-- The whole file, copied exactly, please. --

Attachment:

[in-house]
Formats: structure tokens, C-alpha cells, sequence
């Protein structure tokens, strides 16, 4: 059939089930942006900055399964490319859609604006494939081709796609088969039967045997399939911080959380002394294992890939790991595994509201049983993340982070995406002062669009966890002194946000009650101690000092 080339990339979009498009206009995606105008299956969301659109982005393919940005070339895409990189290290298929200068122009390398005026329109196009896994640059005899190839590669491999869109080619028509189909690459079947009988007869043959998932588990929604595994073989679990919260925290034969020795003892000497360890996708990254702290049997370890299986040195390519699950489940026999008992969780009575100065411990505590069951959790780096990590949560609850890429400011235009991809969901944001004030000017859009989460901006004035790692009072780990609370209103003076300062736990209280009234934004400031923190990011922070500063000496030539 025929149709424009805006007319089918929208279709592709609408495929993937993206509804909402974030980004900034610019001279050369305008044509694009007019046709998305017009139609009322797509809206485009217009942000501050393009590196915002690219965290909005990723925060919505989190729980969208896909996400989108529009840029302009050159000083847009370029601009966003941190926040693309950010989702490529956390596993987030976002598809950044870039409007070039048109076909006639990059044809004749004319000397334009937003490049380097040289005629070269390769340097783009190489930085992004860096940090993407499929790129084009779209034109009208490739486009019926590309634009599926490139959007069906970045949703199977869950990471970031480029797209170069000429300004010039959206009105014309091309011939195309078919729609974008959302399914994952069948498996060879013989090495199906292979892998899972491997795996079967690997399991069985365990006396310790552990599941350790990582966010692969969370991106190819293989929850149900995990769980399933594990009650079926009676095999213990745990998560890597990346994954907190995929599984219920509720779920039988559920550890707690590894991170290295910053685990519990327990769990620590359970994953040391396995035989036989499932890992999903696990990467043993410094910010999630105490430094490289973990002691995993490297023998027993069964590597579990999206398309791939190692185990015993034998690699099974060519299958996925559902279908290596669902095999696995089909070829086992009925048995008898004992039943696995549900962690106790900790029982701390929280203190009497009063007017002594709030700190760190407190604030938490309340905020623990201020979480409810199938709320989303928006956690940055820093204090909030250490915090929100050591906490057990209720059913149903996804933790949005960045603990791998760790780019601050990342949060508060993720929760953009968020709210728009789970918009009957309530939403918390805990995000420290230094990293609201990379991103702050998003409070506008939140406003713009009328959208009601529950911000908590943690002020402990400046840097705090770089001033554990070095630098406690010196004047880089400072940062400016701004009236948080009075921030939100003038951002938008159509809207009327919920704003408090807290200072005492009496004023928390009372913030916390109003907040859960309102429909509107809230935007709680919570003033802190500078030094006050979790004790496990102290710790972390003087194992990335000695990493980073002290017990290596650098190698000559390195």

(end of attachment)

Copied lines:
[in-house]
Formats: structure tokens, C-alpha cells, sequence
């Protein structure tokens, strides 16, 4: 059939089930942006900055399964490319859609604006494939081709796609088969039967045997399939911080959380002394294992890939790991595994509201049983993340982070995406002062669009966890002194946000009650101690000092 080339990339979009498009206009995606105008299956969301659109982005393919940005070339895409990189290290298929200068122009390398005026329109196009896994640059005899190839590669491999869109080619028509189909690459079947009988007869043959998932588990929604595994073989679990919260925290034969020795003892000497360890996708990254702290049997370890299986040195390519699950489940026999008992969780009575100065411990505590069951959790780096990590949560609850890429400011235009991809969901944001004030000017859009989460901006004035790692009072780990609370209103003076300062736990209280009234934004400031923190990011922070500063000496030539 025929149709424009805006007319089918929208279709592709609408495929993937993206509804909402974030980004900034610019001279050369305008044509694009007019046709998305017009139609009322797509809206485009217009942000501050393009590196915002690219965290909005990723925060919505989190729980969208896909996400989108529009840029302009050159000083847009370029601009966003941190926040693309950010989702490529956390596993987030976002598809950044870039409007070039048109076909006639990059044809004749004319000397334009937003490049380097040289005629070269390769340097783009190489930085992004860096940090993407499929790129084009779209034109009208490739486009019926590309634009599926490139959007069906970045949703199977869950990471970031480029797209170069000429300004010039959206009105014309091309011939195309078919729609974008959302399914994952069948498996060879013989090495199906292979892998899972491997795996079967690997399991069985365990006396310790552990599941350790990582966010692969969370991106190819293989929850149900995990769980399933594990009650079926009676095999213990745990998560890597990346994954907190995929599984219920509720779920039988559920550890707690590894991170290295910053685990519990327990769990620590359970994953040391396995035989036989499932890992999903696990990467043993410094910010999630105490430094490289973990002691995993490297023998027993069964590597579990999206398309791939190692185990015993034998690699099974060519299958996925559902279908290596669902095999696995089909070829086992009925048995008898004992039943696995549900962690106790900790029982701390929280203190009497009063007017002594709030700190760190407190604030938490309340905020623990201020979480409810199938709320989303928006956690940055820093204090909030250490915090929100050591906490057990209720059913149903996804933790949005960045603990791998760790780019601050990342949060508060993720929760953009968020709210728009789970918009009957309530939403918390805990995000420290230094990293609201990379991103702050998003409070506008939140406003713009009328959208009601529950911000908590943690002020402990400046840097705090770089001033554990070095630098406690010196004047880089400072940062400016701004009236948080009075921030939100003038951002938008159509809207009327919920704003408090807290200072005492009496004023928390009372913030916390109003907040859960309102429909509107809230935007709680919570003033802190500078030094006050979790004790496990102290710790972390003087194992990335000695990493980073002290017990290596650098190698000559390195």